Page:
Gizo is a stunning place. We spent the days without phone signal, with no internet and with limited electricity. Evenings passed drinking bottles of red wine to the candlelight and breakfasts turned into lazy mornings and afternoons. We took a couple of diving trips with a Spanish dive master couple who had somehow ended at the other end of the world. One morning, we ventured out on a kayak to Kennedy Island. It proved to be quite dangerous and challenging. Although the island was very close the current was too strong and as much as we rowed we seemed not to move. It was better to simply drift back to the beach but stubbornly, we carried on and made it there to find a fisherman cooking lunch.
In all the time we were there we saw no other tourist except for the last evening when we went for dinner to a nearby higher-end resort which had internet (one of only two places to stay). It was very small so all in all there may be, at most, about 20 foreigners at any given time in the entire archipelago.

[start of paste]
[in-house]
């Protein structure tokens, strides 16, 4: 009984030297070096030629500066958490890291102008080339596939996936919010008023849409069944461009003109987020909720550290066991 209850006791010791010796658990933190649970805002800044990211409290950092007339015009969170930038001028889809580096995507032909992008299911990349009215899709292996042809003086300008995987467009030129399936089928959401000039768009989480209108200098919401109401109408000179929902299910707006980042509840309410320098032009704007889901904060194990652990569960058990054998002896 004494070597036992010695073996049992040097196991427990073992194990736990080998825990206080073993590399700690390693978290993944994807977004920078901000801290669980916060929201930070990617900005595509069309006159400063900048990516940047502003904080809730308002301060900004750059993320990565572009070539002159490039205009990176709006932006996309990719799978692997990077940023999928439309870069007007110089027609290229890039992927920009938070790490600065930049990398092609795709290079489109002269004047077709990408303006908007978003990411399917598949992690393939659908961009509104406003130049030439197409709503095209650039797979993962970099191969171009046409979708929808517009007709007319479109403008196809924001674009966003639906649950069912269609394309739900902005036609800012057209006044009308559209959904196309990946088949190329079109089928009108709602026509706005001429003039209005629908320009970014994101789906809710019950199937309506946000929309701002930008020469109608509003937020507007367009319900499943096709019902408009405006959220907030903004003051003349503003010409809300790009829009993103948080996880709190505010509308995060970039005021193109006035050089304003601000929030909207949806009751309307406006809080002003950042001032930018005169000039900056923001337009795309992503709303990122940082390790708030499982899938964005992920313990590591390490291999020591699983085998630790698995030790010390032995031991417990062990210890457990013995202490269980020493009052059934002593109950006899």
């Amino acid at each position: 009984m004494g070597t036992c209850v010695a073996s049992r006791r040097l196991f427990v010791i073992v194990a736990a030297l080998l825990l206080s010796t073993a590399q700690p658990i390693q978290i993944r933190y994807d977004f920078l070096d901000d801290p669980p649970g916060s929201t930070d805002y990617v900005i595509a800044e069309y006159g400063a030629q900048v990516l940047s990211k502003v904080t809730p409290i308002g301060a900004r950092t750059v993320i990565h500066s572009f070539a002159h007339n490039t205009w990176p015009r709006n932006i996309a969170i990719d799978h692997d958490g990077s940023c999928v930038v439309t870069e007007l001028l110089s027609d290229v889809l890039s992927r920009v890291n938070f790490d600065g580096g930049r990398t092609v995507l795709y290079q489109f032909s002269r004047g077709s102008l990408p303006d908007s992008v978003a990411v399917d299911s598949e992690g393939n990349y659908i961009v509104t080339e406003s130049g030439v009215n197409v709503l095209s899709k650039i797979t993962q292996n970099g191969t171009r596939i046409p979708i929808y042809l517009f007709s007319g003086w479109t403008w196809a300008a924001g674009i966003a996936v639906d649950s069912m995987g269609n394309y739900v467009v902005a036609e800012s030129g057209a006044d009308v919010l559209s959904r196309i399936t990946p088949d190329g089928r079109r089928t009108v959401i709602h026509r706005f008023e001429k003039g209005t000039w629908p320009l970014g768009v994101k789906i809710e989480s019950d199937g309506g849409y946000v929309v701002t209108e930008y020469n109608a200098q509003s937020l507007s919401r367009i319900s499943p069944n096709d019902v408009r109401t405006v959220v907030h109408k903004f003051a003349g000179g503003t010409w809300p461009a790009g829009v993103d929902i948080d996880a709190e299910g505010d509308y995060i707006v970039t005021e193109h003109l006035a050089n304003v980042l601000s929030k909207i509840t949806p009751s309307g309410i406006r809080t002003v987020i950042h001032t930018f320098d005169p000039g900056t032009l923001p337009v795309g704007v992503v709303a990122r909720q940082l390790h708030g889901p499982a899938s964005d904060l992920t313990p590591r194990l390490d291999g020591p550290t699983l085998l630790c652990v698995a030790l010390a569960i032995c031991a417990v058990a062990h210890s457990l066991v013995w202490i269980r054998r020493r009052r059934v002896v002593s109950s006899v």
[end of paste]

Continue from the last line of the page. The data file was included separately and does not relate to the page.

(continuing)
After dinner, we were caught up in a typical tropical storm which felt as if it was going to pull away the entire resort and us with it. This is how a tropical storm always feels when you are in the tropics: as if it is the last one you will ever see. Tossing you and the hut you may be in around, whistling through the gaps, swinging the palm trees. In the morning, as the rage subsides, everything goes back to normal as if nothing happened.
A few bottles of wine later, seen as it did not look like it would stop anytime soon we resolved to jump on the speedboat back to our resort anyway.